Abstract: I do my best sleuthing here. I also fell for someone right here in this store. It is a romantic story, well about as much romantic as you can get at my age. I look at the goods but I try not to touch all the enticing merchandise. I leave that to the crooks I catch. Abstract carries the coolest things that you can’t find anywhere else in Minnesota. I like to hang out with the store clerks and sit in my corner and watch people and then I pounce and I make them bounce straight to the hoosegow.

Mrs. Shrill’s House: I love Mrs. Shrill’s house. Of course, I have never been inside. She doesn’t like me. I hang out outside her house and toss Baskerville, her hound, treats. One time I even tossed Mrs. Shrill a treat when she was “tut, tut, tutting” me. Visiting her house gives an old woman energy and laughter and………a little bit of a thrill, rhymes with shrill, when I get the best of her.

Julie Seedorf is the author of Granny Hooks a Crook. Check out her website: and her books on Amazon.

Tuesday, August 6, 2013

Top 5 Places to Visit in a Cozy Town by Sam Hayes from the Small Town Gossip Mystery series by Lyla Fox

My name is Samuels Harper Hayes, but, much to my highfalutin mother’s chagrin, my father Harley Hayes (aka Scoop) nicknamed me Sam, after his favorite Detective Sam Spade. The name stuck. Several years ago, I took perhaps the biggest risk of my risk-averse life when I left my luxurious condo in Chicago and a fairly boring job with a textbook publisher to return to Cotter’s Corner, Michigan, and my father, a sometimes sober and nearly-totally debauched newspaperman. I told myself the move was to save my father and his paper by using some of the mega-million trust fund established by my mega billionaire stepfather to buy into my dad’s paper The Corner News. Though it is a move I question almost daily as I verbally joust with my father and ward off my mother’s pleas to return to where I belong: big city and big money, it turns out that Mother doesn’t know me half s well as she thinks she does. I’m happy in my little three blocks and one stoplight small town. The following five places and the people associated with them are the reason that I don’t think I’ll ever want to return to bright lights, big city.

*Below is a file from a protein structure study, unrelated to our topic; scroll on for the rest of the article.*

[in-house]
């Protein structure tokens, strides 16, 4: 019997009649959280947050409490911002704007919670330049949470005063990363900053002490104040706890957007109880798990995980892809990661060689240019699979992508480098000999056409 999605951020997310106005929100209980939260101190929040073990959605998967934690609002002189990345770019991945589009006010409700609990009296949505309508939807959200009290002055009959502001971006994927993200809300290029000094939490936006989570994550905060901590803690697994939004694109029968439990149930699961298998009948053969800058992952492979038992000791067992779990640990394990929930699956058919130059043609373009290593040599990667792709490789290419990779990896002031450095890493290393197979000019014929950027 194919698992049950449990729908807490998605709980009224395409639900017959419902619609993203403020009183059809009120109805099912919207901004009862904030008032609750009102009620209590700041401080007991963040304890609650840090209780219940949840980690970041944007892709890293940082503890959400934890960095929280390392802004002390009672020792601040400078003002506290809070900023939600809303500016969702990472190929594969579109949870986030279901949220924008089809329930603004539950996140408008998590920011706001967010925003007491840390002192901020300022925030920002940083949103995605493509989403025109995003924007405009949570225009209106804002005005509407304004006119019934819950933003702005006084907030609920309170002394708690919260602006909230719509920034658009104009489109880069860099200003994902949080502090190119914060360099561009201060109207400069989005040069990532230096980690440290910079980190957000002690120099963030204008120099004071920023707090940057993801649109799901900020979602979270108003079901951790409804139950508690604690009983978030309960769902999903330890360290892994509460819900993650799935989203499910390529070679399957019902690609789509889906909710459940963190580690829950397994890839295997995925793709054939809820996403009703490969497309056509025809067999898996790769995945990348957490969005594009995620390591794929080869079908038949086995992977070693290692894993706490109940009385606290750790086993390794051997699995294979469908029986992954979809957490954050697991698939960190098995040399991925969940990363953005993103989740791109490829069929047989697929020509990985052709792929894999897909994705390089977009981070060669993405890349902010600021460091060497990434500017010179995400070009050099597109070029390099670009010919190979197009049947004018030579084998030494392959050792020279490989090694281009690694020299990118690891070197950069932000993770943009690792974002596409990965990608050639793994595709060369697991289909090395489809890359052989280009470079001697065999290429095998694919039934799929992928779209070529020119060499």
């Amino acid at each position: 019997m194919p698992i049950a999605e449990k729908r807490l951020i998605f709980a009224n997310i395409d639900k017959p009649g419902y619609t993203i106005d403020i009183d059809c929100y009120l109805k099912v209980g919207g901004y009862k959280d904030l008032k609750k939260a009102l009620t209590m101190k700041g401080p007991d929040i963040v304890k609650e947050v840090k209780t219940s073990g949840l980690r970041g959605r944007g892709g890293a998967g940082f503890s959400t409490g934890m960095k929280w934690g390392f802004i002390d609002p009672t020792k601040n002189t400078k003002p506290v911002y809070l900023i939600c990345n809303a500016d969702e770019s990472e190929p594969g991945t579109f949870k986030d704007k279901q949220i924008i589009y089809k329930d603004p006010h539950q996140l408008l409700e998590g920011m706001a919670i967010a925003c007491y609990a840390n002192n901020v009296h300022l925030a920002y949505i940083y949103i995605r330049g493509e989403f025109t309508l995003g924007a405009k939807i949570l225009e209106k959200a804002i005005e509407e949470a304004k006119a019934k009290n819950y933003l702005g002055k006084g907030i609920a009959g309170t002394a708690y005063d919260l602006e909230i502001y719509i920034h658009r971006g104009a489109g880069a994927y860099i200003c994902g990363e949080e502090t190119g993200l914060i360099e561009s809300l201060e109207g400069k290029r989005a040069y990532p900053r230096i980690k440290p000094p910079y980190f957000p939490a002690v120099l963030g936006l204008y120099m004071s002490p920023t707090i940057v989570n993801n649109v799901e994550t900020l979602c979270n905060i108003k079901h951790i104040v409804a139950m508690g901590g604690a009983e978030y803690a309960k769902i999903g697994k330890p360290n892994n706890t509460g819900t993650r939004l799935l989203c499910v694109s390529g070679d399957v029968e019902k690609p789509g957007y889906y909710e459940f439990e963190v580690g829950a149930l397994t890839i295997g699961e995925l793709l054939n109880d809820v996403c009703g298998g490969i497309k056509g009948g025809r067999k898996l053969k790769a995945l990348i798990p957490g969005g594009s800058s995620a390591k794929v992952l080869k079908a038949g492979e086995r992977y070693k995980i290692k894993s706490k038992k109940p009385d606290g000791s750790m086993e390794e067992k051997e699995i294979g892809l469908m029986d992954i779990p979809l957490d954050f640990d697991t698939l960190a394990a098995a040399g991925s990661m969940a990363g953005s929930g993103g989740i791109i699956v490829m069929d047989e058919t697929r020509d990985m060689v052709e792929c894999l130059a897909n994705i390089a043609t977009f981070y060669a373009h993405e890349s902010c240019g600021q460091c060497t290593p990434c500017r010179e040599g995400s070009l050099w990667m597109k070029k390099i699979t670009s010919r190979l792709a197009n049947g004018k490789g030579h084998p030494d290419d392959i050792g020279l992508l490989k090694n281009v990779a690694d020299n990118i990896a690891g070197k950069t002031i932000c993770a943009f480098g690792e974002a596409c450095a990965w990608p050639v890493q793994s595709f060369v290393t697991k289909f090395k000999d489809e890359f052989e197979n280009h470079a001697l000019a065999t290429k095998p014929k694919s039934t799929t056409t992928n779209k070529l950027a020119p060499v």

The Corner News
This is my dad Scoop’s paper. He bought it when he and my mother left Detroit and the Detroit Free Press. He’d come in drunk once too often so he landed in Cotter’s Corner and a paper with a circulation smaller than his Detroit zip code. It’s home to me, though. It’s the place where I played all those summers when the custody agreement ordered me to be there after my parents’ divorce. Scoop was far from Father of the Year, but even when I was very young, I realized the worth of the quirky people who wandered in through the Corner News’ door. Now I still cherish them as I edit and write my weekly column Snooping, designed to keep subscribers up on the latest goings on. Sadly, the most recent person to come in with “news that will shake this town up,” was the first victim of the person I dubbed The Cotter’s Corner Killer.

Mabel’s Restaurant
Mabel Pollock is a good cook and since her niece, the wonderful Lacy Pickett, has been my friend for as long as I can remember, I spend a great deal of time here. Lacy is gorgeous and a bit adrift with the men who come and go in her life, but she’s a true blue friend and gets me. She also knows that my favorite lunch is a green river soda and a sandwich made from homemade oatmeal bread, havarti, lettuce, and avocado filling with a special cucumber dressing. Yum. But the restaurant will become Lacy’s way too soon when her aunt meets with disaster.

Cotter Restoration